In Part One, in a few steps, I discussed why passion and purpose are important to well-being. The last step included a way for you to find your passion. I ended Part One with this message: In Part Two you will learn a potent force that holds you back.
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Hmmm…What could that be? What do you think is the most powerful force that can either allow you to move forward—or to hold back?
Hint: Well, you weren’t hatched! If you guessed something like “my family, my upbringing, my caregivers (or for some, their caretakers),” then you are right!
Your childhood environment and the rules you learned about life, women, men, risk, optimism, individuality, love, trust and many more things shape how you deal with setbacks, goals, underachieving and overachieving, and most importantly, loyalty and abandonment.
What? What do loyalty and abandonment have to do with passion and purpose? Read these two brief true stories;
Rita always wanted to go to college. Her mother and three brothers all worked in the family plumbing business, but she didn’t want to. She wanted to go to art school. Her father said to “stop dreaming.” Her mother said, “There are no art schools here.
Springville City is our home and where we live. Rita stayed home and dawdled in crafts the rest of her life—and was unhappy.
Alex was good with his hands. He could build just about anything. Most of all he loved designing buildings. All the men—on both sides of the family—were physicians. So, it was expected that Alex would also go to medical school. But, one day, when he was in advanced chemistry class in college, he realized how much he hated it. His girlfriend said to him: “Life is too short to do what you hate. Why don’t you change your major?”
The idea panicked him, but he kept hearing his girlfriend’s words. A month later, he told his parents he was changing his major to engineering. He shook the whole time he spoke to them. They yelled and screamed, threatened not to pay for college, but they eventually supported his dream.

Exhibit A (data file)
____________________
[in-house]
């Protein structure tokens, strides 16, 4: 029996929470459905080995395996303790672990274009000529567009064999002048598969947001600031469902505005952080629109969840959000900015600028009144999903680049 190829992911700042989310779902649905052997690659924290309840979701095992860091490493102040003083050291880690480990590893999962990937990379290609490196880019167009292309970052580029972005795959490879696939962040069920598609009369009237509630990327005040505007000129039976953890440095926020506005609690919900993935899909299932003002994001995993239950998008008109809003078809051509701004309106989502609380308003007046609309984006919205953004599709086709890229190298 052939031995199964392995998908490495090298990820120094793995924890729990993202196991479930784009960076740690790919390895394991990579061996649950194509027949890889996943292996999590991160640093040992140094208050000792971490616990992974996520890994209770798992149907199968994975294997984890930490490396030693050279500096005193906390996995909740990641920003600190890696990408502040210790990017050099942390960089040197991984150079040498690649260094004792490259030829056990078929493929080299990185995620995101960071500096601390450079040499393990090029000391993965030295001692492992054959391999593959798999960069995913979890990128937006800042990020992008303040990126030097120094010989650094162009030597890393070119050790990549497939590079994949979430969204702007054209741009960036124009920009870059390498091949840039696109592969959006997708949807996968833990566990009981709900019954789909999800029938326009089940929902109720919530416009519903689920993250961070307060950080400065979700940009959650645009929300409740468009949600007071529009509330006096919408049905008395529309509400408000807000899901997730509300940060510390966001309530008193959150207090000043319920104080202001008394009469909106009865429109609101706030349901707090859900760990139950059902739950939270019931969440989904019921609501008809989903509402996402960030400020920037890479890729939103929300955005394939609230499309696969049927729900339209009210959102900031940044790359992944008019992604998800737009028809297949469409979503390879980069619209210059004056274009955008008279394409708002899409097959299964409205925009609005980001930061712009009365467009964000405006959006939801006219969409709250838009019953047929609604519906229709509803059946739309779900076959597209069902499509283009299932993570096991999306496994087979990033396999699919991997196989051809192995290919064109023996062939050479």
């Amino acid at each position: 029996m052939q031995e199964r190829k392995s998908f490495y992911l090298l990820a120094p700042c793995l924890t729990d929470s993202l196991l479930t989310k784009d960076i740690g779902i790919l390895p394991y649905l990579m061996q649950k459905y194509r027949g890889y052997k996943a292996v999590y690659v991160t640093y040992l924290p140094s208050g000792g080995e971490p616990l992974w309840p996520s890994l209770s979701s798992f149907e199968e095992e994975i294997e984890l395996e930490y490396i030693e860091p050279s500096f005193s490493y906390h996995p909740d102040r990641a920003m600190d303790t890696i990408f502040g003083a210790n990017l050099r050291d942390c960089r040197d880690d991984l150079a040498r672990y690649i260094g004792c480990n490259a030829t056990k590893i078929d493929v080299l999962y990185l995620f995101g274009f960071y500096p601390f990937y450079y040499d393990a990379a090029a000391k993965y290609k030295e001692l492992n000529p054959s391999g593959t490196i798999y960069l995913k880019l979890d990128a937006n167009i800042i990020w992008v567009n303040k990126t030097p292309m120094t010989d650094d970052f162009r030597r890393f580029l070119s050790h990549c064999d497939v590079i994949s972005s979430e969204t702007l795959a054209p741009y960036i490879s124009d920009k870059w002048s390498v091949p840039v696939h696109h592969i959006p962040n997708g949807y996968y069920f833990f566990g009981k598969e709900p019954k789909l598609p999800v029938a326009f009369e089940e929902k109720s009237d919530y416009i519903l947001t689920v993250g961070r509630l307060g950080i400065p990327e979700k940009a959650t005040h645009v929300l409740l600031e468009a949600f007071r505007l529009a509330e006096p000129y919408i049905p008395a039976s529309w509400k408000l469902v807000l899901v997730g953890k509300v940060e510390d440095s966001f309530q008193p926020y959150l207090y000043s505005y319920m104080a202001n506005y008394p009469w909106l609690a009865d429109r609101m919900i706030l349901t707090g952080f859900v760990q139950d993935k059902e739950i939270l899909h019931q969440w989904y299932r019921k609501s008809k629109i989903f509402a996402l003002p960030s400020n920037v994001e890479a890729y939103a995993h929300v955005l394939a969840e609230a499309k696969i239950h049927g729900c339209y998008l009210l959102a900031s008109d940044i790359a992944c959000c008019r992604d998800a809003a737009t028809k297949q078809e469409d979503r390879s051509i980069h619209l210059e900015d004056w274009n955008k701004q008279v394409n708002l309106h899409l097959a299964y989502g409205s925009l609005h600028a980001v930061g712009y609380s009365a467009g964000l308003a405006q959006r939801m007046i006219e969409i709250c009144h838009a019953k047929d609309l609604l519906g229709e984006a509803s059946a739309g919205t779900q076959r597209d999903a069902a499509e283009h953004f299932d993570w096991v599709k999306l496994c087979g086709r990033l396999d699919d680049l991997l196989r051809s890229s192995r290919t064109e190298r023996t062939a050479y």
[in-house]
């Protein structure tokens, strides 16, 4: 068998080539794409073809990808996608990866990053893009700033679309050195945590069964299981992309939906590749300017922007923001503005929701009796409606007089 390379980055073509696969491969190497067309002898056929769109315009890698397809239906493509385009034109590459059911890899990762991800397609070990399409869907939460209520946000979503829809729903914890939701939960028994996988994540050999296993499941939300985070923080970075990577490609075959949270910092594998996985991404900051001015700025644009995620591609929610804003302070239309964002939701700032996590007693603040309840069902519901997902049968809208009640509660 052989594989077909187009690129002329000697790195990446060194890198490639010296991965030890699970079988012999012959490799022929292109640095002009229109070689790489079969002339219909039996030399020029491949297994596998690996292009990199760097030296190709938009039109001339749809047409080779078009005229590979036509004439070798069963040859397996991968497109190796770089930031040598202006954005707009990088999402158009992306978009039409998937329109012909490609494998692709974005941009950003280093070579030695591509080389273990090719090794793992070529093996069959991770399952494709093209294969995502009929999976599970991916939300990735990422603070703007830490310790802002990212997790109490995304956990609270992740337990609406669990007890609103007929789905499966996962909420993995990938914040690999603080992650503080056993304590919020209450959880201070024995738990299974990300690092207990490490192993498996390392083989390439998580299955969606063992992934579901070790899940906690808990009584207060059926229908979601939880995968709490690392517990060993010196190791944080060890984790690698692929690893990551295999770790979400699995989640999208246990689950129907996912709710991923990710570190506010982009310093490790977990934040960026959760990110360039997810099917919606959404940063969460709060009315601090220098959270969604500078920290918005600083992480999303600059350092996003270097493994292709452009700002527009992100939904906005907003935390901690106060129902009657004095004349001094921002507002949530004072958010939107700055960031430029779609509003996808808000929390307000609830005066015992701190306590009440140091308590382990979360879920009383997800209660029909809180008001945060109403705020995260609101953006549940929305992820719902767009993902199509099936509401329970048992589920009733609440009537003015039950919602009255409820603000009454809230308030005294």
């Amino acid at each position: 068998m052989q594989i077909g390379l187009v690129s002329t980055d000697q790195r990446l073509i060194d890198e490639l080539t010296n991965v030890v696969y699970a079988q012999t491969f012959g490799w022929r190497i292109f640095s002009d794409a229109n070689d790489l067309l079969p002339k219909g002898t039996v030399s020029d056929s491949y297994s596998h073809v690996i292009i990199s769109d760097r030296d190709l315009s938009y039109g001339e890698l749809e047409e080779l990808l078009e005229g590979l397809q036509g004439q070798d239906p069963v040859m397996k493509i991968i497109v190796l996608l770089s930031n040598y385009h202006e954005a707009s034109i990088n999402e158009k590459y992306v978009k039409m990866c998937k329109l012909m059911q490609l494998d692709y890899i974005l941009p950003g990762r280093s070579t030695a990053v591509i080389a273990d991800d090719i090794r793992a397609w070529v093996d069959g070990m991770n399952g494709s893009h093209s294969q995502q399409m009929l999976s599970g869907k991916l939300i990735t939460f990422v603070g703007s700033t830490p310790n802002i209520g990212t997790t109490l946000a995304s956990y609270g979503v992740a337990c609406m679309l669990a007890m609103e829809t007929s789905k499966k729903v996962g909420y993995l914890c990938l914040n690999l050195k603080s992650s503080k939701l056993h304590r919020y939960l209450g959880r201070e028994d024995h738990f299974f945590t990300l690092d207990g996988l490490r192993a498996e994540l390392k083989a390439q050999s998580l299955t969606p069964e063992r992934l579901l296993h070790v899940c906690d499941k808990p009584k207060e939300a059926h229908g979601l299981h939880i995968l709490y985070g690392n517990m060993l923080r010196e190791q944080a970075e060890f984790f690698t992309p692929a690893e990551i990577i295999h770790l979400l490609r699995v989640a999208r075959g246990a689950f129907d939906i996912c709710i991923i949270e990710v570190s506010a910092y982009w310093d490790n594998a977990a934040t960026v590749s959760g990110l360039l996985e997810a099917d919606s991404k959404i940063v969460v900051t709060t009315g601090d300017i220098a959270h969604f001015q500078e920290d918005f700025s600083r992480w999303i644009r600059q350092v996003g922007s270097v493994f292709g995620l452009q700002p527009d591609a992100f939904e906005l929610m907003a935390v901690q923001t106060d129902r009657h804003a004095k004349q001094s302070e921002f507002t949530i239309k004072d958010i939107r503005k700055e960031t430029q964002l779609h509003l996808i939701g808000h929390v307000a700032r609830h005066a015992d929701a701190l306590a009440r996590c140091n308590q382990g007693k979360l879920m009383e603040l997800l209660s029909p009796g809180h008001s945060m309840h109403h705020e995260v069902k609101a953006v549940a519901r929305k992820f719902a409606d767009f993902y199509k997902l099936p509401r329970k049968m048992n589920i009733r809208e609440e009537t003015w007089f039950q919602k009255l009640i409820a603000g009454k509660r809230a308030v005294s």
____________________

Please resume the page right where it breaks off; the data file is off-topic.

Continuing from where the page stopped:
In those two stories, Rita could not undergo the panic that Alex braved. She couldn’t risk upsetting her family and appearing ungrateful, unloving—and disloyal.
Alex also feared similar things, but, with the help of a trusted girlfriend, he knew he had to risk being anxious—and going against his family.
So, now you are ready to face that potent family force that can hold you back.
Your Oath For Following Through On Following Your Passion And Purpose
- I do not have to obey or believe what my caregivers taught me about love, life, taking chances, and many other things.
- I accept that the things my caregivers said to me or about me may not be true. More likely, they are ideas, sayings and behavior that their caregivers did to them.
- I accept that I do not have to live the life, career, love choices or relationship styles of my caregivers.
- I am ready to risk upsetting and going against my family’s expectations and rules.
- I am ready to overcome obstacles in my past—and not use them as excuses.
- I am ready to be anxious—and not “get anxious about being anxious!”
- I expect setbacks and disappointments—and I will keep pursuing my goals and/or realistic modifications of them.
- I will not lie or deceive myself—or make excuses.
- I know that if I do these things, I will create a clear path for trusting and following my instincts.
You can do it! Remember: It truly is your life!